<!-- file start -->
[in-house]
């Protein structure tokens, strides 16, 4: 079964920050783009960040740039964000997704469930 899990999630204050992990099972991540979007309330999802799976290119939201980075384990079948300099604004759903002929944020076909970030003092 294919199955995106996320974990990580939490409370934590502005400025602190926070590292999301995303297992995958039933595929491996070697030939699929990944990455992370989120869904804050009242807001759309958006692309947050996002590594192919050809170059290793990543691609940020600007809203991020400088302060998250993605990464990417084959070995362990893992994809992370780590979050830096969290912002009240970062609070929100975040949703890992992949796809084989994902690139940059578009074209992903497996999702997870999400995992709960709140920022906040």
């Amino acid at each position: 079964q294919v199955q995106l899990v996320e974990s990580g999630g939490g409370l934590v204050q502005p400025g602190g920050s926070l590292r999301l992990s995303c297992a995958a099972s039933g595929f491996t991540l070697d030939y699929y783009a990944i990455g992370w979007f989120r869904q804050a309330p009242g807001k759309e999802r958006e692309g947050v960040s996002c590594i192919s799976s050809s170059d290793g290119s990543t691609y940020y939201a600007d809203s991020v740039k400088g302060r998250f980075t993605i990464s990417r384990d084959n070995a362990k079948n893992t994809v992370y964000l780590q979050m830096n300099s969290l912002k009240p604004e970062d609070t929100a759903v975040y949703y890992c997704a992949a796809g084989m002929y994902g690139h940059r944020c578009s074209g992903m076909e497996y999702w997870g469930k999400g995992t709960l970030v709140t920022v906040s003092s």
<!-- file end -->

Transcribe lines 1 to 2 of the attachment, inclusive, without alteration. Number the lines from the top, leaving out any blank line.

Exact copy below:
[in-house]
């Protein structure tokens, strides 16, 4: 079964920050783009960040740039964000997704469930 899990999630204050992990099972991540979007309330999802799976290119939201980075384990079948300099604004759903002929944020076909970030003092 294919199955995106996320974990990580939490409370934590502005400025602190926070590292999301995303297992995958039933595929491996070697030939699929990944990455992370989120869904804050009242807001759309958006692309947050996002590594192919050809170059290793990543691609940020600007809203991020400088302060998250993605990464990417084959070995362990893992994809992370780590979050830096969290912002009240970062609070929100975040949703890992992949796809084989994902690139940059578009074209992903497996999702997870999400995992709960709140920022906040």